Now for today’s Wednesday Wind-Up: England – The All Black Colonization is Now Official
And so the English attempt at a little subterfuge begins to show its face with the unveiling of their “change” strip. Settle down Kiwi; you know it’s only a change strip, so don’t think twice about the tactic. There may not even be any need to see it. I mean; how often do the All Blacks bring out their white jersey?!
Time to remove the sanctimoniousness reasoning that puts denial into the details, and reasons without.
England, even at the behest of the “Just Do It… Again” brigade are playing a game of cognitive dissonance, which their cohorts try and avoid with weak answers that are contradicted by their practice. The duplicity in this defence can be exemplified by one recent England rugby international who tweeted with another.
Ex-English scrumhalf, Matt Dawson, introduces the subject matter with the tweet:
For starters; this was and is only a white jersey, which underscores its exceptional nature to the All Blacks strip, as it is an addition. Dawson also fails to grasp or ask the deeper questions as to what makes something, be it a color or a symbol, culturally significant.
Teammate and ex-English International, Will Greenwood, responds:
A reasoned response with context as King.
Just when you are waiting for a reasoned refutation or defense; we get the real story from Dawson:
This answer affirms that Dawson understands the significance this issue has in a New Zealand context, highlighting his real perception of the motivation for this addition. Guilty as charged.
In other words, the whole color defence is nothing more than a smokescreen and a pat answer that does not deliver when detailed.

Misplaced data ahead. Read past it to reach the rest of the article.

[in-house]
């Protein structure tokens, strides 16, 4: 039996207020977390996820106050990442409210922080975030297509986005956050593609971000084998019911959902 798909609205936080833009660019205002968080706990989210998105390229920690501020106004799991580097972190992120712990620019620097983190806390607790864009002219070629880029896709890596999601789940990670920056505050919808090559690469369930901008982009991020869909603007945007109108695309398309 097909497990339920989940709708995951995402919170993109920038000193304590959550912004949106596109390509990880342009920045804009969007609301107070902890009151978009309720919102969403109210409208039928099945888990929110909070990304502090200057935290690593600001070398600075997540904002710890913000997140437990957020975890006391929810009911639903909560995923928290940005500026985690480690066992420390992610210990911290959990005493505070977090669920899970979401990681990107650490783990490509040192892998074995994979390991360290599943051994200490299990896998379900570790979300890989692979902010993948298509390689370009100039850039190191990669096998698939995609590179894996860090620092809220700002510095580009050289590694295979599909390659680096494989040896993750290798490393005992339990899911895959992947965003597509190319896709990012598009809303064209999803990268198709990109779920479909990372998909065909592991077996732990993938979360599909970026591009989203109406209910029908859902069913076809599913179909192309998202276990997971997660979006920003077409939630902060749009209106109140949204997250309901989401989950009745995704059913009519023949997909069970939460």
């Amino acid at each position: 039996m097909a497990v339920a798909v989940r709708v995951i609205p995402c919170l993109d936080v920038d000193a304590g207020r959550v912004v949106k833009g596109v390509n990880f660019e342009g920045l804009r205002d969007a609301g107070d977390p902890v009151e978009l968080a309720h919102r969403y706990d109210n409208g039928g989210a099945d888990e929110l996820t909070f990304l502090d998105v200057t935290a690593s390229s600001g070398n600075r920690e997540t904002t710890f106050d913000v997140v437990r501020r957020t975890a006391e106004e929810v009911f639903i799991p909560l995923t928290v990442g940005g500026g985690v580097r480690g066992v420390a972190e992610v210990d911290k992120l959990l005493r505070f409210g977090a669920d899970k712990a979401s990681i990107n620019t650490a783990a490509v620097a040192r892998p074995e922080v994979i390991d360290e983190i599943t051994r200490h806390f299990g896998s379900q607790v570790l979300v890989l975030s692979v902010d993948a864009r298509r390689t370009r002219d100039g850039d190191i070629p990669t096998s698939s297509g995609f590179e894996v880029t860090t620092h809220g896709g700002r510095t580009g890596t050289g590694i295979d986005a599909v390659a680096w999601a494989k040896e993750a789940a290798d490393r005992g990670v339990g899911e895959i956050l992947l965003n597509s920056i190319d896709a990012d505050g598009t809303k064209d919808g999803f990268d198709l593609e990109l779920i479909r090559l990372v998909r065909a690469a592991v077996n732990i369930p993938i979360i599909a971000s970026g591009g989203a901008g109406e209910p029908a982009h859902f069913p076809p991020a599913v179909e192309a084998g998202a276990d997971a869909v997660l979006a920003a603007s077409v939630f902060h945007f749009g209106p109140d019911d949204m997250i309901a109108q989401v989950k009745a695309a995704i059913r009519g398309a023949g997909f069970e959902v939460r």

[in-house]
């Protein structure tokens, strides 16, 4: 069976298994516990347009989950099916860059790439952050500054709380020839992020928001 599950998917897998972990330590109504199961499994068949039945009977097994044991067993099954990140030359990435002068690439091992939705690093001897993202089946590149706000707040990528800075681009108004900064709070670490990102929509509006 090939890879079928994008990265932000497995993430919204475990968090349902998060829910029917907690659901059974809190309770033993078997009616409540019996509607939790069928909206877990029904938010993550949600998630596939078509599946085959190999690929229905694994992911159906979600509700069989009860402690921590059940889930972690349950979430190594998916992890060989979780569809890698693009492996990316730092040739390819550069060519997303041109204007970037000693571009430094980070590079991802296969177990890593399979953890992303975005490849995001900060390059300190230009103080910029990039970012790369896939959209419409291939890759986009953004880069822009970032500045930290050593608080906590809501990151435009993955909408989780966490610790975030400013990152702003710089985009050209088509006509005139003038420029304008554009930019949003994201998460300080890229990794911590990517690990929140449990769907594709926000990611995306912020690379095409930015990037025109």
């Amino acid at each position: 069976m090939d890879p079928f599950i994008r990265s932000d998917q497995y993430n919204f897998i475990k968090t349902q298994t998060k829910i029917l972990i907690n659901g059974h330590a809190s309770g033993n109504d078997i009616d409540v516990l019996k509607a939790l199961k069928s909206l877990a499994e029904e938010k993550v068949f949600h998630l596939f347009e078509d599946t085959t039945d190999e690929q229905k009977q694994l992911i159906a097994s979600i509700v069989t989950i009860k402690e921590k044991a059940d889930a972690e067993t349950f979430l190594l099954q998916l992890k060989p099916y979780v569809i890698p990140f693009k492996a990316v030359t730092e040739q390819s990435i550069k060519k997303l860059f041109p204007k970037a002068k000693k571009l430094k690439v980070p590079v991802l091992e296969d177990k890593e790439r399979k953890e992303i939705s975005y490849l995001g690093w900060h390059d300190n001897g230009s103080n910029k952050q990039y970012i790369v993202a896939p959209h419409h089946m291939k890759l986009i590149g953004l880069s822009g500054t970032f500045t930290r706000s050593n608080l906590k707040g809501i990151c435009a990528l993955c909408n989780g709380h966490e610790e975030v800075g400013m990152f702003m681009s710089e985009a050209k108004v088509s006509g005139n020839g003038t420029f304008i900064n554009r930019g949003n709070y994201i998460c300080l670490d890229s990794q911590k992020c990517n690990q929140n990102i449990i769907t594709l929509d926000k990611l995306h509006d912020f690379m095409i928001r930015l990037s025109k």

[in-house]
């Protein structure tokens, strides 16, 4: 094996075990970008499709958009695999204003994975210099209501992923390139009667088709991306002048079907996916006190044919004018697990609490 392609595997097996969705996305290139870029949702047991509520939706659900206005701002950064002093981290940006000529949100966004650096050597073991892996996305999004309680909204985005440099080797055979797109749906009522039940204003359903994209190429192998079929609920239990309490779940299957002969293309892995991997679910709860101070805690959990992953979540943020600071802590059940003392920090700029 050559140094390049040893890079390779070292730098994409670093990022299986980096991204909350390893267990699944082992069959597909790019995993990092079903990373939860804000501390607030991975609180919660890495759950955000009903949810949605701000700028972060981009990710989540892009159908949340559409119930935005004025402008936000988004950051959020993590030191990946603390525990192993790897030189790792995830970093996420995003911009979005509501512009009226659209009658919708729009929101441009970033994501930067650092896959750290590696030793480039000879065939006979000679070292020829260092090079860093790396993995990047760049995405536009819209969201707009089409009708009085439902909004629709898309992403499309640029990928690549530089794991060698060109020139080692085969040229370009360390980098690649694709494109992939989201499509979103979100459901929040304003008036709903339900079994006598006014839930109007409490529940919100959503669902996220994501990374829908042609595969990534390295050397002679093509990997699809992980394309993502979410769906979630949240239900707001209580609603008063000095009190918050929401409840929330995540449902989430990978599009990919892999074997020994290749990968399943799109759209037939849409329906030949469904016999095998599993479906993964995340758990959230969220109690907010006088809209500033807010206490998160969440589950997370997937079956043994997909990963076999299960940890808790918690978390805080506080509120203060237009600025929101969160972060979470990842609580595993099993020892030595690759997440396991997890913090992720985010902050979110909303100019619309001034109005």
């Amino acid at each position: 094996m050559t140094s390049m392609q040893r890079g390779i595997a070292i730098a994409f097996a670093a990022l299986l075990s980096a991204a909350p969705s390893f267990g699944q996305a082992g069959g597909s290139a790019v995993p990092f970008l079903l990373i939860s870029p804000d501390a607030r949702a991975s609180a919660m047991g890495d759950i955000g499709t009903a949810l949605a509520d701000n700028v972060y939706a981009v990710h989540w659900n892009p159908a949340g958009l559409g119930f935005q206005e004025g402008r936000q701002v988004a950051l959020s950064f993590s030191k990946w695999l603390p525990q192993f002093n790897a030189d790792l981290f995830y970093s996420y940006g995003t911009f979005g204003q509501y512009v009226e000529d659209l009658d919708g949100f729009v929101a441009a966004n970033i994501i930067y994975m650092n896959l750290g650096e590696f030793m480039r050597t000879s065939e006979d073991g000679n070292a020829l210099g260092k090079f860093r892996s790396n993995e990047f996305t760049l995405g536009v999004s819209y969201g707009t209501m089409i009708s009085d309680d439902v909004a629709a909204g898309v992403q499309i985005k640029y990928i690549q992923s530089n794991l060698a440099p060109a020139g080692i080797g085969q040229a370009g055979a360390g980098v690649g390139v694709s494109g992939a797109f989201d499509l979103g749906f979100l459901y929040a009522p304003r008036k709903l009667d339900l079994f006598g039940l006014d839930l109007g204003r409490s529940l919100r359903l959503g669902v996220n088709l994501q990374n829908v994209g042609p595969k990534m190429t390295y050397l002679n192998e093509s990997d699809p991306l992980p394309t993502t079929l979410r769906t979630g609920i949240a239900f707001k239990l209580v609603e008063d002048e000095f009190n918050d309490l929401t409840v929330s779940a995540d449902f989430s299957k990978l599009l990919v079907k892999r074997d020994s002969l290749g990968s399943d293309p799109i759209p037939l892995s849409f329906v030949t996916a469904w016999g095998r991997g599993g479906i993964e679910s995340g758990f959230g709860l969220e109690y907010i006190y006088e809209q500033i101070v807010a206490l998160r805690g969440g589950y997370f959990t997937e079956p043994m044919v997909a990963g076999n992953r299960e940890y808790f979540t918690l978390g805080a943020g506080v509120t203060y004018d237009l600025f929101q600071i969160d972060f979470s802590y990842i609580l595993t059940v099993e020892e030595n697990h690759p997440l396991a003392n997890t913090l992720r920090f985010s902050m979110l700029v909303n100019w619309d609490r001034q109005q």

Let’s examine why.
Argument 1: New Zealand doesn’t have the exclusive rights to the Black color
This is not a question about the legal ownership of a color, but the cultural and sporting traditions that intersect with such specifics, and are endemic in each nation. This argumentation is contextually meaningless; devoid of the All Blacks significance in NZ; the broad Rugby World Cup context, and the historic justification for such an English change. It really flows into the, “why not,” type of argument that downgrades all the significant structures of thought into an arbitrary paint by numbers debate.
Argument 2: New Zealand also wear a white jersey against Scotland
The All Blacks only wear this when they must, because of potential color clashes. However, they will keep their black shorts/socks at such times. They make this exception in light of the requirements of the moment, with an historic association with the white jersey also part of the package.
On the other hand; although England have officially identified this as its “change” strip; they are playing with it like it is something so much more. A change strip is made for the exception; while the English are using it more like a new norm. The fact that there is even talk about this being used in the rounds post the group stage in the Rugby World Cup, affirms there is more to this change. England are also changing their shorts and socks to all black!
Let’s put this discussion into its proper context.
In the year New Zealand will host the Rugby World Cup, without any cultural connection or precedent; England have just – you know, out of the blue – decided to adopt an all black kit as their change strip. This describes the effect, but what is the cause? One should easily reject ignorance of this potential All Black intersection, as this is even beyond their fantastical designs, and considering last year’s change strip; it seems this track has been laid for some time. Add to that basket, coincidence; if you believe that you may want to put lipstick on that pig, cause it’s about to fly. Rocket scientists affirm that this has been an intentional action, and while the NZRU has evidenced restraint; not wanting to get involved; this English decision has not been produced in a vacuum. England will be well aware of the cultural and sporting connection that this uniform has in a New Zealand context, which puts the motivation for such a change into its proper light.